Victory for Farming Freedom

J. Justin Wilson
J. Justin Wilson · October 6, 2010

Minneapolis, Minn,—Farmers in Lake Elmo, Minn., can breathe a sigh of relief after the city tore down its protectionist trade barriers, restoring to farmers their freedom to sell produce grown outside city limits. Lake Elmo farmers, who faced 90 days in jail and a thousand dollars in fines for violating the trade ban, can now import and sell produce they have grown themselves, as well as sell produce they’ve purchased from farmers around the country.

“I’m thrilled that the city backed down and decided to let us continue serving the many people who’ve been coming to our farm for decades to buy our plants and produce,” said Keith Bergmann, who teamed up with farmers around the country and the Institute for Justice Minnesota Chapter (IJ-MN) to challenge the law in court. “Free trade helps ensure that our farm and others around the country remain economically viable so we can preserve our decades-long tradition of helping families get that perfect pumpkin or Christmas tree and enjoy the holiday season.”

Media are encouraged to visit Country Sun Farm today, where the Bergmanns will be available to discuss the lawsuit and answer questions.

The change was made in response to a federal judge’s opinion in August that Lake Elmo’s protectionist law likely violated the U.S. Constitution because it discriminated against interstate commerce. Magistrate Judge Franklin L. Noel stated that the law “squelche[d] competition . . . altogether, leaving no room for investment from outside,” and would likely have “obliterate[ed] . . . the Lake Elmo markets in pumpkins and Christmas trees. . . . In fact, Plaintiffs have shown that the markets will be wiped out.”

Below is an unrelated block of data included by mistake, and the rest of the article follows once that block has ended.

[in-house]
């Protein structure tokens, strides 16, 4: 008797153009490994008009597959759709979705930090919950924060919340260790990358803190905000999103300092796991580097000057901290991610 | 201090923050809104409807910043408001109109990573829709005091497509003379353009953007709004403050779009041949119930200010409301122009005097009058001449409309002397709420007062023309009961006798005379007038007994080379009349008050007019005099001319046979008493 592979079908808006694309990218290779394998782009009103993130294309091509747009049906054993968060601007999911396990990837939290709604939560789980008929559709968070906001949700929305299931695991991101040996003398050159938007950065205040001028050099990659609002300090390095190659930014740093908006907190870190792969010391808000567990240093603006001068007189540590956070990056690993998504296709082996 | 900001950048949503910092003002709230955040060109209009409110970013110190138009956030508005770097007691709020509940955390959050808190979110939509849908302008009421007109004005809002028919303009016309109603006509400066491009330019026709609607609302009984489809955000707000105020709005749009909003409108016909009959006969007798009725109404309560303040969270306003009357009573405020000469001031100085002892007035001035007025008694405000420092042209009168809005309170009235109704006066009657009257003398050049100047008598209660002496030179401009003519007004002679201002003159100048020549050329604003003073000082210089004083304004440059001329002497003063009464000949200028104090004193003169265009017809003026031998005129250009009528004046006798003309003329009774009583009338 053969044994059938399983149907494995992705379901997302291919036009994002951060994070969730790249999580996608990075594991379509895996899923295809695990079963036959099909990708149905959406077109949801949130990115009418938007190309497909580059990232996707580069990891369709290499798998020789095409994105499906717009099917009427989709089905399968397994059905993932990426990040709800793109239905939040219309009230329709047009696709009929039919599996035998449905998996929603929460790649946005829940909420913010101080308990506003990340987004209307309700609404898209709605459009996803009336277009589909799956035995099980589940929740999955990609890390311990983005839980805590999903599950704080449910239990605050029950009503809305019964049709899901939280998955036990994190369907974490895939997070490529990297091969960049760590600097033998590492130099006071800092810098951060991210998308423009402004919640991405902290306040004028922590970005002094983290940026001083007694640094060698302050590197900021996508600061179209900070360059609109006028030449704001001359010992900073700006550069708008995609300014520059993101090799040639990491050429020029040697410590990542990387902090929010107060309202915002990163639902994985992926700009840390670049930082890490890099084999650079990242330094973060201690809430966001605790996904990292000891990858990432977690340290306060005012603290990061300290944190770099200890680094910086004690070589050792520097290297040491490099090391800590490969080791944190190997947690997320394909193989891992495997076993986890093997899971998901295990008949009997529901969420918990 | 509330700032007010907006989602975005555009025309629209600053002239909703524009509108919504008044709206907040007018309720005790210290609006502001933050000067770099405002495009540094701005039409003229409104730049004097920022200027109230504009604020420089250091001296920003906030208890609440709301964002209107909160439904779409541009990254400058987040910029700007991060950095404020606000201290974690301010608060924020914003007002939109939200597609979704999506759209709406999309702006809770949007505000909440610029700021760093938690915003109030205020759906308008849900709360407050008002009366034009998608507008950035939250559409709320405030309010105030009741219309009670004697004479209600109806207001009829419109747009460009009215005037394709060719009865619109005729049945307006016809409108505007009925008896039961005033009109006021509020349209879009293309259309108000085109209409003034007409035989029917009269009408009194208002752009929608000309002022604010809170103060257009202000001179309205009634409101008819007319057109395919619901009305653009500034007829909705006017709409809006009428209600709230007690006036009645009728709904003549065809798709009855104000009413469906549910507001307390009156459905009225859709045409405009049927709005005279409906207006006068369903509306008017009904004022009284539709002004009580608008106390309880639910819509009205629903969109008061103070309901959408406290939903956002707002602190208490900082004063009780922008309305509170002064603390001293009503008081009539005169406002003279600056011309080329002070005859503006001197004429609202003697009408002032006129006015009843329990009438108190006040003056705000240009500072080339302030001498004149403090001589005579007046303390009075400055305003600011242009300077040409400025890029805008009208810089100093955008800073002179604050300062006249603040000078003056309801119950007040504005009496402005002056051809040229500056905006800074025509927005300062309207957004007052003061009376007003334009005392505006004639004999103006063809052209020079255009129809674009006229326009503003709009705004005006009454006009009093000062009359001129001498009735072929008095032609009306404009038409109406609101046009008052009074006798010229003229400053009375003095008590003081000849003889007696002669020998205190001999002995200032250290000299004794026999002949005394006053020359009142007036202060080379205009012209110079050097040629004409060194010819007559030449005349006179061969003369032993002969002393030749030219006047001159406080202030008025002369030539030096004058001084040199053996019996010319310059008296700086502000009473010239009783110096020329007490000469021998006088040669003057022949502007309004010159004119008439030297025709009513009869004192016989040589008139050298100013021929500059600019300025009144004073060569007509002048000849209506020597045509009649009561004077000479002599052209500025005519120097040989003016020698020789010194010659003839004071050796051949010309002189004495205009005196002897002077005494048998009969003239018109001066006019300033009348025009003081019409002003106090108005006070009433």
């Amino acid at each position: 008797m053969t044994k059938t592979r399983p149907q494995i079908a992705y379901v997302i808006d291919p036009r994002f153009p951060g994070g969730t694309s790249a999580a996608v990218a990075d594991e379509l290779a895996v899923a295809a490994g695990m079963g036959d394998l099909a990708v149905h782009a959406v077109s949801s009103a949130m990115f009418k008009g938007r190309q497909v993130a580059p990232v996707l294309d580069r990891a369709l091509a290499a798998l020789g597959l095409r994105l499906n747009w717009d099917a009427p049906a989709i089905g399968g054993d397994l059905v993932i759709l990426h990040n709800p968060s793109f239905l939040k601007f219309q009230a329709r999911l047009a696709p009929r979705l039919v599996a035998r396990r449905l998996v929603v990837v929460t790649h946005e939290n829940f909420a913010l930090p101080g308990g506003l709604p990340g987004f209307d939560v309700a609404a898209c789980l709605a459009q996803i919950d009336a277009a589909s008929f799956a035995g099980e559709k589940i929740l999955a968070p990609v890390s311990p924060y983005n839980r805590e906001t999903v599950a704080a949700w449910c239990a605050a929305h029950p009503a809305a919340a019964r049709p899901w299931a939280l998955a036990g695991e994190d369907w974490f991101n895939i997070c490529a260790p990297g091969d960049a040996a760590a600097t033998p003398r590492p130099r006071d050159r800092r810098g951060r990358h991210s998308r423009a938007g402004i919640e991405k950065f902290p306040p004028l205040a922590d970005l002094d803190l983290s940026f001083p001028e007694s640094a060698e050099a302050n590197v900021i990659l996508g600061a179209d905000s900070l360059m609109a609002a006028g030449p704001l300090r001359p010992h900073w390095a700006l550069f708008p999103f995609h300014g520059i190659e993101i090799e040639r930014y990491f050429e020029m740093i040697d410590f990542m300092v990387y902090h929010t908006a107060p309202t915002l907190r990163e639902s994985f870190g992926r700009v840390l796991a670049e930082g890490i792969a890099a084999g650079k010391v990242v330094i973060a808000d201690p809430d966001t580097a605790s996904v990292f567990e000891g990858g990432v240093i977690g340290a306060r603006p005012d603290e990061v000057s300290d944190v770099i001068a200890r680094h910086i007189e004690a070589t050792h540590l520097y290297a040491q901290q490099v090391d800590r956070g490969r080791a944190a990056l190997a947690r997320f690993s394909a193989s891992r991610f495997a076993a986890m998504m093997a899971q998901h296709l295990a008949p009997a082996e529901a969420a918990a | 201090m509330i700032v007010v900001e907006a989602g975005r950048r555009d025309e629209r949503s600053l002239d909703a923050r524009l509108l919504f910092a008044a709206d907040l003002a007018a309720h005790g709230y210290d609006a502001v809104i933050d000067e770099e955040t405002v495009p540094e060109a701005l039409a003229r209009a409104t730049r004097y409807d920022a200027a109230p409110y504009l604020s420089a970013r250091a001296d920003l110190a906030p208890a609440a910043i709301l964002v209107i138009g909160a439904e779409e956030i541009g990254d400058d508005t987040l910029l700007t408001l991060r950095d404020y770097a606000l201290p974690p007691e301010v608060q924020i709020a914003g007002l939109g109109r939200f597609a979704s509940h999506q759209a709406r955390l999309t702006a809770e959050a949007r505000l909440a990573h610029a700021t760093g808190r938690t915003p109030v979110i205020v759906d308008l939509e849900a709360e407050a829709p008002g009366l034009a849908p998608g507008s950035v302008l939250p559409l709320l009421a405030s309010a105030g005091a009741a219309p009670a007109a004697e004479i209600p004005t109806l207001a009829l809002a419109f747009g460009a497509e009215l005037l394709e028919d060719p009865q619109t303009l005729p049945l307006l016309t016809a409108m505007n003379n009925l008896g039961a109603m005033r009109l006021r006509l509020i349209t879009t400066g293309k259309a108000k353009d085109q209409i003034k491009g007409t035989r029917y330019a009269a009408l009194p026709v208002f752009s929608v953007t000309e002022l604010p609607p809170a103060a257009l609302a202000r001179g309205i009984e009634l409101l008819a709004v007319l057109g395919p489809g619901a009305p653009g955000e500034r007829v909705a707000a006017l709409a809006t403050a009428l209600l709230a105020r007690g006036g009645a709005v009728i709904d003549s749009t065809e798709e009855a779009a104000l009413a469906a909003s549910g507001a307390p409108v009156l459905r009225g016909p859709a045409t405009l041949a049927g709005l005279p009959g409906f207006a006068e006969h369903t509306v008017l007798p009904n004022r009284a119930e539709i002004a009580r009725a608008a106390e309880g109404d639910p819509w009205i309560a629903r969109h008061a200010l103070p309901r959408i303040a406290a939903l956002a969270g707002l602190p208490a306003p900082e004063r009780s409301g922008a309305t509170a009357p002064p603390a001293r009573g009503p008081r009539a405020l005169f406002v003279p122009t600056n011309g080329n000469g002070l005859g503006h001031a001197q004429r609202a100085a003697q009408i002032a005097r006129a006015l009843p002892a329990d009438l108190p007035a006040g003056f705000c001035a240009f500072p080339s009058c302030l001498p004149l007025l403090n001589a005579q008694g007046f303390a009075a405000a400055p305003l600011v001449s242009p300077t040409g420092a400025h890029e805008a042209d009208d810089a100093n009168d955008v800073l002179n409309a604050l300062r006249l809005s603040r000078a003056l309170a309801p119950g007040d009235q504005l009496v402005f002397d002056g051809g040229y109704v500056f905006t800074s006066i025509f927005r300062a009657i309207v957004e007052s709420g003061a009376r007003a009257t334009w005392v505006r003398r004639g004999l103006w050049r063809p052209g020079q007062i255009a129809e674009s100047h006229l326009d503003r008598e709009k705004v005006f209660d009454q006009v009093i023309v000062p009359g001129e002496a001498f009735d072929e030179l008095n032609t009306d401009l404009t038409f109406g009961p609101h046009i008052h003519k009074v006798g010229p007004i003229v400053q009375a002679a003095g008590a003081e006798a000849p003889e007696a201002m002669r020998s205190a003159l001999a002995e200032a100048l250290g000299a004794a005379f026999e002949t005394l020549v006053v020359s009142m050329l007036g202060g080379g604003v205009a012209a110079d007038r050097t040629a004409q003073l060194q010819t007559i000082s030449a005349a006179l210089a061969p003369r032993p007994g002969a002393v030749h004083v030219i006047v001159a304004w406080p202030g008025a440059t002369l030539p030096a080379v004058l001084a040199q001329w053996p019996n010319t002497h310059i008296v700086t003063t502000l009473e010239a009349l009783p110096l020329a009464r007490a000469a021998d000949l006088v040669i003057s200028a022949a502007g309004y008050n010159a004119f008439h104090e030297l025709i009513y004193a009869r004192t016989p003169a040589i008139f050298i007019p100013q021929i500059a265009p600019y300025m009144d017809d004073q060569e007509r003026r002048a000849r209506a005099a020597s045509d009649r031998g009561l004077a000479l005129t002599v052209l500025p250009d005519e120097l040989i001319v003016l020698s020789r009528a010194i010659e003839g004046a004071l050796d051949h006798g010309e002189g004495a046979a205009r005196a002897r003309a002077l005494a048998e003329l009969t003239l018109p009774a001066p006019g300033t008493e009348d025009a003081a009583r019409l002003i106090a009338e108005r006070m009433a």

The city of Lake Elmo imposed the protectionist law in 2008, requiring that all agricultural produce sold on Lake Elmo’s farms must actually be grown in Lake Elmo. This would have significantly damaged the Bergmanns, and others like them, who grow produce elsewhere and sell it from their Lake Elmo farm. Judge Noel’s opinion recommended that a preliminary injunction be issued preventing the law from being enforced while the Institute for Justice lawsuit is litigated. The City Council’s change in the law now makes a preliminary injunction unnecessary.

“The Constitution was crafted to guarantee free trade among the states,” said IJ-MN attorney Anthony Sanders, lead counsel in the lawsuit. “Lake Elmo farmers never should have been threatened with 90 days in jail and a thousand dollars in fines for simply selling pumpkins grown outside city limits. Thankfully, their rights—and the rights of their trading partners around the country—have been vindicated.”

The change in the law allows the Bergmanns and other Lake Elmo farms to apply for a permit to supplement their agricultural sales with goods not grown on site. The Bergmanns once again have the freedom to sell out-of-state pumpkins and Christmas trees from their farm, something they have done every year for over 25 years.

Opened in 2005, IJ-MN is one of four state chapters of the Institute for Justice, an Arlington, Va.-based nonprofit public interest law firm founded in 1991 to advance economic liberty, free speech, property rights and educational choice.

Click here> for more on the lawsuit.